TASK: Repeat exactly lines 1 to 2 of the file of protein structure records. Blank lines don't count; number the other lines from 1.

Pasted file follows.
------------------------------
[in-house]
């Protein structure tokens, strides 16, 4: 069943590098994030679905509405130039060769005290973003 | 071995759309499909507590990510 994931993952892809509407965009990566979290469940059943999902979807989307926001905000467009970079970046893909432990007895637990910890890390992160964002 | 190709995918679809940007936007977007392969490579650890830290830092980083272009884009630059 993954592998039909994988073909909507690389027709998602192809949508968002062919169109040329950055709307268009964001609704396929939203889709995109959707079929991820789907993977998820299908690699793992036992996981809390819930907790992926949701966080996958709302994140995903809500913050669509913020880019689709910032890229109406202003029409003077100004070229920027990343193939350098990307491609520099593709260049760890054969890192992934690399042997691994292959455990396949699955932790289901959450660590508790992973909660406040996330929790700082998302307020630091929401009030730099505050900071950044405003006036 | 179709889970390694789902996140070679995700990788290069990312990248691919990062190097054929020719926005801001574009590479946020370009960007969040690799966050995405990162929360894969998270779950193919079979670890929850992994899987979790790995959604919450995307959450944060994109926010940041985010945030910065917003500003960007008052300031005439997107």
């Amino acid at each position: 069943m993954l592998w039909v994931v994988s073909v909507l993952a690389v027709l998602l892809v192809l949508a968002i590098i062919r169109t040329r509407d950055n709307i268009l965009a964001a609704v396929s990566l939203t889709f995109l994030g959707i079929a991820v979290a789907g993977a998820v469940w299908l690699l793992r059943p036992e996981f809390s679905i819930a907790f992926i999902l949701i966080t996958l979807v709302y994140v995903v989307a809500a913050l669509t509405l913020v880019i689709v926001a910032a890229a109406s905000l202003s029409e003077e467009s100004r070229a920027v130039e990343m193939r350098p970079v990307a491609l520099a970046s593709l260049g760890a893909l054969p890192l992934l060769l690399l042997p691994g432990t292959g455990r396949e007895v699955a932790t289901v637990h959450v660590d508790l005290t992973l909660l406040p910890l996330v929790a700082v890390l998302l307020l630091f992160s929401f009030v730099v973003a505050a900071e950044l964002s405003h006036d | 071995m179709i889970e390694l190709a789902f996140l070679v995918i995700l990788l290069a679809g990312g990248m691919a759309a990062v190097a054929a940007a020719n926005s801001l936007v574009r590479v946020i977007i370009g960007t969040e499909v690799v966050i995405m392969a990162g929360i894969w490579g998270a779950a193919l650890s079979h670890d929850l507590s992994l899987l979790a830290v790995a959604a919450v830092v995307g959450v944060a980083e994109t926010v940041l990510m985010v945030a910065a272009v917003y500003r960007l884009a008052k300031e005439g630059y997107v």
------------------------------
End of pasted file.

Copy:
[in-house]
């Protein structure tokens, strides 16, 4: 069943590098994030679905509405130039060769005290973003 | 071995759309499909507590990510 994931993952892809509407965009990566979290469940059943999902979807989307926001905000467009970079970046893909432990007895637990910890890390992160964002 | 190709995918679809940007936007977007392969490579650890830290830092980083272009884009630059 993954592998039909994988073909909507690389027709998602192809949508968002062919169109040329950055709307268009964001609704396929939203889709995109959707079929991820789907993977998820299908690699793992036992996981809390819930907790992926949701966080996958709302994140995903809500913050669509913020880019689709910032890229109406202003029409003077100004070229920027990343193939350098990307491609520099593709260049760890054969890192992934690399042997691994292959455990396949699955932790289901959450660590508790992973909660406040996330929790700082998302307020630091929401009030730099505050900071950044405003006036 | 179709889970390694789902996140070679995700990788290069990312990248691919990062190097054929020719926005801001574009590479946020370009960007969040690799966050995405990162929360894969998270779950193919079979670890929850992994899987979790790995959604919450995307959450944060994109926010940041985010945030910065917003500003960007008052300031005439997107």